Digital marketing has been shrouded by scaremongering over recent years from data losses and spoof e-commerce sites to the copious amounts of spam that continue to swamp inboxes – so will the king of search manage to convert troubled minds? I just don’t think so.
Cast your mind back to the summer of 2007 and controversial technology Phorm’s inception as a spyware developer under the name 121Media, The news that covert behavioural targeting trials had been conducted by BT on customer data resulted in a public backlash and the technology has since failed to take off.
Has the situation changed? Well, it seems not. A poll, conducted by security firm Symantec that was published last week, questioned UK consumers on how safe they felt their personal information was, using a score of one to six, with one being the highest.
At the top of the list was the banking sector, scoring three, with online retailers coming last with a score of 3.7. The company says that the reason for this was most probably due to the ‘many high-profile instances of data loss and stolen personal information in the past few months.
It’s this lack of trust, which makes online marketing appear to be too much of a risk to some marketers. While its potential to generate engaging content and create compelling dialogues with consumers is unquestionable – note the ITV revenues (story below) and voucher site MyVoucherCodes generating £481m worth of sales in the last financial year, up 71% on sales – convincing certain generations that data is safe and will not be abused remains a challenge.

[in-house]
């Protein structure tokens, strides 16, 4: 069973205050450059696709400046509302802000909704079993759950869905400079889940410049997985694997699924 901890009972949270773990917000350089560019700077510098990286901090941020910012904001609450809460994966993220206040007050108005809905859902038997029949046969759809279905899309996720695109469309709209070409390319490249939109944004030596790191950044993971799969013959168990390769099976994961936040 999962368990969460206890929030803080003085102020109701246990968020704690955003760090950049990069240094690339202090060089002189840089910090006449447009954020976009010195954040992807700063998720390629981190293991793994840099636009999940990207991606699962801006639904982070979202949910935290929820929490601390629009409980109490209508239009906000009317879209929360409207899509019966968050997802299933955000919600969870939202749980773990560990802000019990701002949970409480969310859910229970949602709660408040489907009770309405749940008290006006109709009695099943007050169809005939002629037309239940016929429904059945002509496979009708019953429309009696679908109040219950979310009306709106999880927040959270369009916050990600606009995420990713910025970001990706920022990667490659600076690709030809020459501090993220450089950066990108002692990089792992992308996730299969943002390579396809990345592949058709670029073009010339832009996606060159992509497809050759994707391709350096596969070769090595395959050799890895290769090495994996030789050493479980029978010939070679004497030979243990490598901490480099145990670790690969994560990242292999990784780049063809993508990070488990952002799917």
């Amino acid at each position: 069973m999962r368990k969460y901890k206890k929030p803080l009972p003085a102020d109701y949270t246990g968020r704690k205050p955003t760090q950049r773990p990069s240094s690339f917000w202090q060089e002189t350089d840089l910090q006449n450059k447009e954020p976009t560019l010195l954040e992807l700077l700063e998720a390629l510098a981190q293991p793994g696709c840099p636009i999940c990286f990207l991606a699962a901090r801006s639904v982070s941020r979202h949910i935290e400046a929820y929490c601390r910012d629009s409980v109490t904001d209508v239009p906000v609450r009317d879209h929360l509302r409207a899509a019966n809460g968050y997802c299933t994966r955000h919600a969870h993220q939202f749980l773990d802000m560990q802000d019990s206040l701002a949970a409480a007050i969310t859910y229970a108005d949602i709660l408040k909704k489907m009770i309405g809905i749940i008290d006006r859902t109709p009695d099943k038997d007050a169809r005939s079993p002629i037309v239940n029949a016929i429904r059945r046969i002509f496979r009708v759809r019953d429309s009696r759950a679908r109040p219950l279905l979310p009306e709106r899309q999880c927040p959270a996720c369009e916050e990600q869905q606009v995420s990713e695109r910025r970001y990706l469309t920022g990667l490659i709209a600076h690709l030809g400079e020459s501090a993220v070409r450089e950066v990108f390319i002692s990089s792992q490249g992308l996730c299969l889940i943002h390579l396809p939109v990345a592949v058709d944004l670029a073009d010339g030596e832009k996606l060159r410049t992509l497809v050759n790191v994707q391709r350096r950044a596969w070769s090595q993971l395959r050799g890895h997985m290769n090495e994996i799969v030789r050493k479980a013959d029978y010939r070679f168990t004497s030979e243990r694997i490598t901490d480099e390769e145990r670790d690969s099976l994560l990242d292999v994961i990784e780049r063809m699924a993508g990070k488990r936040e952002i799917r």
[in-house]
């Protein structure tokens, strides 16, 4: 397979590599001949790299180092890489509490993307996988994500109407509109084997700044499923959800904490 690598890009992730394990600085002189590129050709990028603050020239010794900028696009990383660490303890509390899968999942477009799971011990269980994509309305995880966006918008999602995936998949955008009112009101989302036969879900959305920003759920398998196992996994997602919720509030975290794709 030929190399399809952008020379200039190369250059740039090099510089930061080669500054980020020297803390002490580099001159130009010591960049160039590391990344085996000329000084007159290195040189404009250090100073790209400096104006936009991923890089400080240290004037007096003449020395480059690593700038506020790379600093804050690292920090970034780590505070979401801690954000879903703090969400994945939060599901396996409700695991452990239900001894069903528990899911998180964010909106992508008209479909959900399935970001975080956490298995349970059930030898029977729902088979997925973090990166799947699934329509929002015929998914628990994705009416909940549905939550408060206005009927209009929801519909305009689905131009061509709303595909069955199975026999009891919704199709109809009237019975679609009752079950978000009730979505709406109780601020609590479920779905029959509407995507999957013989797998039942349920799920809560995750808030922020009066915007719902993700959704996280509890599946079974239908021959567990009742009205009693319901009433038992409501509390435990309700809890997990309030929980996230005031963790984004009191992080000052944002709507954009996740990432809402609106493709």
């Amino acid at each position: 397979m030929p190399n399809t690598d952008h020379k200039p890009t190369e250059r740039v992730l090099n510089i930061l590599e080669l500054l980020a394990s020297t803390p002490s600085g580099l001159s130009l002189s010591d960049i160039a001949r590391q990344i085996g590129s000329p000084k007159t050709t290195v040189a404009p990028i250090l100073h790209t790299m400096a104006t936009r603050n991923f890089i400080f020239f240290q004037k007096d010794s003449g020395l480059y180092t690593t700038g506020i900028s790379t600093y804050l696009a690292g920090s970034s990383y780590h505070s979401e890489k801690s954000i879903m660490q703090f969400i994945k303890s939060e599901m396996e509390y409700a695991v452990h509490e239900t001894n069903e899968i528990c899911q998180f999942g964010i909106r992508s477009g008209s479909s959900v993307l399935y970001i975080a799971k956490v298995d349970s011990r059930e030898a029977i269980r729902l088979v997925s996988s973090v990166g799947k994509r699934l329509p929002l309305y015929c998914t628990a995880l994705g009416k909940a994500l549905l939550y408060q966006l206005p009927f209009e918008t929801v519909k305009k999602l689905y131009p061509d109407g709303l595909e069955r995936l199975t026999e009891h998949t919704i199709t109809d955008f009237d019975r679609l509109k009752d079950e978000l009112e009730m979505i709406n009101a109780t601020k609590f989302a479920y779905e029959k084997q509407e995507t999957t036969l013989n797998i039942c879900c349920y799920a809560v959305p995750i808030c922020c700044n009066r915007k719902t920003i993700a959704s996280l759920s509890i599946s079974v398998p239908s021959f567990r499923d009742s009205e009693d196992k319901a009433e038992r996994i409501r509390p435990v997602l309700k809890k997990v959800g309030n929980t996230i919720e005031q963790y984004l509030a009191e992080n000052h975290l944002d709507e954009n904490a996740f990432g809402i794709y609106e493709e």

As Sir Martin Sorrell pointed out this year, some marketers and consumers “tend to be of an older vintage, to put it politely, who tend to be resistant to change”. Our guest columnist, Meera Chandra, managing director of WPP-owned agency delves further into how consumers behave differently in the on and offline worlds.
The good-practice guidelines and consumer education promised by the Internet Advertising Bureau and key industry players such as Google, AOL and Microsoft is a start. But bringing credibility to the industry and making digital marketing suitable for all audiences still has many hurdles to overcome before it can become the norm.